Day 2 - Uppiliappan & Thirunageshwaram Naganathar Temples

Early next morning, we headed to the Uppiliappan Temple, in Thirunageshwaram, 8 km from Kumbakonam. And yes, our cab was an Ambassador!

Uppiliappan is considered to be the elder brother of Tirupati Balaji. The temple was beautiful, with a lovely garden behind the main sanctum. The sounds of birds and the serenity of the place beckoned you to stay on for a while longer. We then set out to the Tirunageswaram Naganathar Temple close by. This is a temple associated with the Navagraha or nine planets, specifically Rahu. The temple complex was huge with four gopurams (gateway towers) and numerous shrines (those of Naganathar, Goddess in the form of Meru, Rahu). It is believed that Shiva was worshipped here by many serpents (Adisesha, Takshaka) that led to the name of the place as Thirunageshwaram.

Walking through the huge temple complex made us really hungry and on our driver’s advice, we relished a sumptuous South Indian breakfast at a nearby hotel, Uppili Bhavan. The filter coffee there is an absolute “don’t miss”.

Day 2 - Konerirajapuram & its Nataraja

Our next destination was Konerirajapuram, a village, 25 km west of Kumbakonam. For me, it was a first visit to a village in the south of our country. Before we went into the village, we decided to see the Shiva Temple. The Chola Dynasty queen of King Gandaraditya Chola, Sembiyan Mahadevi was instrumental in building this temple around the 10th century.

For a Bharatanatyam dancer, the dance form of Lord Shiva is highly revered. And a swayambhu (self-manifested) 4.5 feet tall panchaloha (mixture of 5 metals) statue of Nataraja, with a mole under the left arm and a sword-cut on the lifted left leg was not to be missed! The legend behind the mole and the sword cut is a story best heard from the simple and enthusiastic temple priest during your visit.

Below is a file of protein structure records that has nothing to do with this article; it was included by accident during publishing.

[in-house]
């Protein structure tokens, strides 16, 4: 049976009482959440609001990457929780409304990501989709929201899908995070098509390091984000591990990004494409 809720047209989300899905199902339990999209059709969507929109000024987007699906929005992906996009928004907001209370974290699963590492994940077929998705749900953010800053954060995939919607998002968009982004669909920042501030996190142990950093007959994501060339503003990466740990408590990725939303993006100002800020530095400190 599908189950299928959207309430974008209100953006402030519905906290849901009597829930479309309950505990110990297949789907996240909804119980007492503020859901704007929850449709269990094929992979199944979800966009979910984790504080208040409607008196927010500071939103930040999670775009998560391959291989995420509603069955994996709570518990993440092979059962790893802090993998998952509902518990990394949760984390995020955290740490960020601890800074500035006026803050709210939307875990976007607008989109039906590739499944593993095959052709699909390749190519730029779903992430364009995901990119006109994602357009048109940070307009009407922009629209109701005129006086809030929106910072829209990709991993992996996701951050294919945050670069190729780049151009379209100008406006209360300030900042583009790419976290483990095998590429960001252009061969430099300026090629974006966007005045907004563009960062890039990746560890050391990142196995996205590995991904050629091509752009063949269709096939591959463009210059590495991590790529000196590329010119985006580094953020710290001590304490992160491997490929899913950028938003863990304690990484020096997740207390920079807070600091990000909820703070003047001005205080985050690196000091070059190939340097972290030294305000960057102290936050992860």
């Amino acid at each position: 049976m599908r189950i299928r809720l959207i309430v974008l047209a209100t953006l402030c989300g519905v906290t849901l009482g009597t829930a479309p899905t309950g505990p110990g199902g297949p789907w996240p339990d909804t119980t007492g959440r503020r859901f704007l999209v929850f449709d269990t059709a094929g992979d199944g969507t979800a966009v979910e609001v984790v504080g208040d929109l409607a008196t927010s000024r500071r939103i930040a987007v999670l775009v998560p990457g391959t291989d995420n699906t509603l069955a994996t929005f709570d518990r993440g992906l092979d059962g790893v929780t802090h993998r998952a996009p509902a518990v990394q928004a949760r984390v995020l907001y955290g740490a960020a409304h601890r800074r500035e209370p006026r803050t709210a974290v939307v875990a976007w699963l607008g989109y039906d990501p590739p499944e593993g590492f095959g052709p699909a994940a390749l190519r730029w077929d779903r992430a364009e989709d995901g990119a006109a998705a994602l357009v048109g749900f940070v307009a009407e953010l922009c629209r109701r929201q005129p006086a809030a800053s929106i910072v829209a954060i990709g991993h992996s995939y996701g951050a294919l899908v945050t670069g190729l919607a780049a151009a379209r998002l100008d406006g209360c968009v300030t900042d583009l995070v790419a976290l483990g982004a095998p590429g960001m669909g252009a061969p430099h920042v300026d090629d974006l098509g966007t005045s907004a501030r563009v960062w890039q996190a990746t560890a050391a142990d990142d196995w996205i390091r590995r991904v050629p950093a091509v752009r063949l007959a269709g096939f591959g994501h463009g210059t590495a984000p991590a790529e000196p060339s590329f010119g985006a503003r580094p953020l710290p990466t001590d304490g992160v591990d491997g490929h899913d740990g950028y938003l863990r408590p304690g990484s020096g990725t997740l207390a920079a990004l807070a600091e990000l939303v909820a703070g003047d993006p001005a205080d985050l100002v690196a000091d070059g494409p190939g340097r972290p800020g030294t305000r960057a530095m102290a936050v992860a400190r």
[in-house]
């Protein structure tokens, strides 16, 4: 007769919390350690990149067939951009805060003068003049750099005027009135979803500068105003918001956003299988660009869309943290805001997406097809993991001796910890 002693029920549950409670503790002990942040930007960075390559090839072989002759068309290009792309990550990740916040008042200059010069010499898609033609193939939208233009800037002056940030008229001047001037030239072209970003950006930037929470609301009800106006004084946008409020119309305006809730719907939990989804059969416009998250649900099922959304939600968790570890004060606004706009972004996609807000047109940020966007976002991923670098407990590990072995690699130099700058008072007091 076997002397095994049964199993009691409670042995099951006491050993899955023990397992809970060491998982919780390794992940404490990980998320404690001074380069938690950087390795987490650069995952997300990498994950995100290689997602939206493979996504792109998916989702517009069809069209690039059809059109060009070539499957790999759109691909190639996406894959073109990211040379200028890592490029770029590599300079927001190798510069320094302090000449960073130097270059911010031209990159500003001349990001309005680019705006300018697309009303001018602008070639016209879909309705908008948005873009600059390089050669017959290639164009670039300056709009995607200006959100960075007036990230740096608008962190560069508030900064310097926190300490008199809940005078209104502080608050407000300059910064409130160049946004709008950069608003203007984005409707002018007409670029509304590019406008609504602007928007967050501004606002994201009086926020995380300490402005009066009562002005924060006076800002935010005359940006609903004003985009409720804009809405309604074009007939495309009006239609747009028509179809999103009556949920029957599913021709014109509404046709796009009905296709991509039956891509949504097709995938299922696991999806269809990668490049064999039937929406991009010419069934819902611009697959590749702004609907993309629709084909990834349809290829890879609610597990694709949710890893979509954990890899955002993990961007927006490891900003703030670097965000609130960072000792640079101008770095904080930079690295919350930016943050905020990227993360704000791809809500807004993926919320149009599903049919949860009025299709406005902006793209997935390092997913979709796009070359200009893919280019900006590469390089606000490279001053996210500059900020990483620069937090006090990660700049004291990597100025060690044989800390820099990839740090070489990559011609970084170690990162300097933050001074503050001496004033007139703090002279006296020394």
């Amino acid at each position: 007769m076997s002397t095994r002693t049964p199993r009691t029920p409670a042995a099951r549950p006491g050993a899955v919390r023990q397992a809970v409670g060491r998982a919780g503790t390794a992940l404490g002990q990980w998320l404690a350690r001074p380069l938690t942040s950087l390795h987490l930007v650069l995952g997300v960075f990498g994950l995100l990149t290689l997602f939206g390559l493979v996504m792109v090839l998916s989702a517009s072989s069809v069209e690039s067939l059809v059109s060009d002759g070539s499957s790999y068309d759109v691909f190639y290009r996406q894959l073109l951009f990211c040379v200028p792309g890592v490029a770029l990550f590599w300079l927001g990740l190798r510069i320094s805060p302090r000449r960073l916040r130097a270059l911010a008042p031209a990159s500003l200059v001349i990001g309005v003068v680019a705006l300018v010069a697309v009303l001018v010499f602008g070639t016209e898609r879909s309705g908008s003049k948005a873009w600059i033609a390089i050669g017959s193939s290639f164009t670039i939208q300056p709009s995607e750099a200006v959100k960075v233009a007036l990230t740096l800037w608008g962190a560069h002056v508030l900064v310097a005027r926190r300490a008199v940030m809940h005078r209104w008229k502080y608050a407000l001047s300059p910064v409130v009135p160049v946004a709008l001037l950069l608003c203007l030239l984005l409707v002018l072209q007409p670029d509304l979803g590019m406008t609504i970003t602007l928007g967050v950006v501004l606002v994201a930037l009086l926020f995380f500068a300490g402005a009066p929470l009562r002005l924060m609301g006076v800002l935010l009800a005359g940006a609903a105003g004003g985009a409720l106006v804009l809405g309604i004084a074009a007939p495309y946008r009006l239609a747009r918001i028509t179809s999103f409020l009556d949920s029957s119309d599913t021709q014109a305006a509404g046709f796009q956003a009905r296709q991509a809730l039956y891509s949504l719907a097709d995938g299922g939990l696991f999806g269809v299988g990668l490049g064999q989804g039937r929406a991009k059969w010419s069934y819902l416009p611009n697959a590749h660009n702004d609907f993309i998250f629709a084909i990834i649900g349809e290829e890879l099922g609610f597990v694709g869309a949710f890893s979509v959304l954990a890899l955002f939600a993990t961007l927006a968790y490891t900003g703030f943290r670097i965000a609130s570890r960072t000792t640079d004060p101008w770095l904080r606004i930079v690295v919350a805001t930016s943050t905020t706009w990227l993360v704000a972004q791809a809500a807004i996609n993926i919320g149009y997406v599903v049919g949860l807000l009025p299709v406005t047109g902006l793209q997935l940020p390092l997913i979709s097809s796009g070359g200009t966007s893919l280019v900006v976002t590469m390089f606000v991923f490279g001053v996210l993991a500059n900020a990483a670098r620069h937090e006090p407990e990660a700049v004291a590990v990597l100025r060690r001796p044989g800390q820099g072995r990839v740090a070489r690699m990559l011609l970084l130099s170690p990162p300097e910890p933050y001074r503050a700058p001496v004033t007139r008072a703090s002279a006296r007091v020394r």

The time we had just didn’t seem enough to take in the entire temple. The frescos, the innumerable bronze statues, the sculptures, the inscriptions, the gopurams – there was so much to see. Everything seemed to belong to a bygone era. The stillness, the serenity of the temple transported one back in time. As did the main street (agraharam) of the village. The houses were extremely charming, sharing a common wall on both sides, open to the sky in the living area and at the back, where the wells were placed.


We met my friend’s grand aunts, most of them well into their 80s. They were so thrilled to have us drop in. I felt totally welcomed in spite of not understanding much of what they spoke. Quenching our thirsts with coconut water brought to us by our enthusiastic hosts, we started back to Kumbakonam.

Brass Shop


Back in Kumbakonam with couple of hours at our disposal before packing up and leaving for our 6 pm train to Bangalore, we decided to walk around the shopping areas. 

There are exquisite brass shops near Adi Kumbeshwar Temple from where you can pick up lovely statues. Bharatanatyam accessories were in plenty in the shops lining the entrance of the Temple, as were iron kitchenware. 

And of course, one does not leave Kumbakonam without buying coffee powder.

Adi Kumbeshwar Temple Shops
Kumbakonam Railway Canteen Menu


5.30 pm saw us back on the platform of Kumbakonam junction, waiting for train number 16231 this time. 

We picked up our dinner from the railways canteen counter on the platform. Their puri masala and dosa tasted yummy on the train, we wished we had packed more.



Day 3 - Back in Bangalore


We were back home and into our routines by 6 a.m. the next morning, with a weekend trip that would always make for a wonderful memory.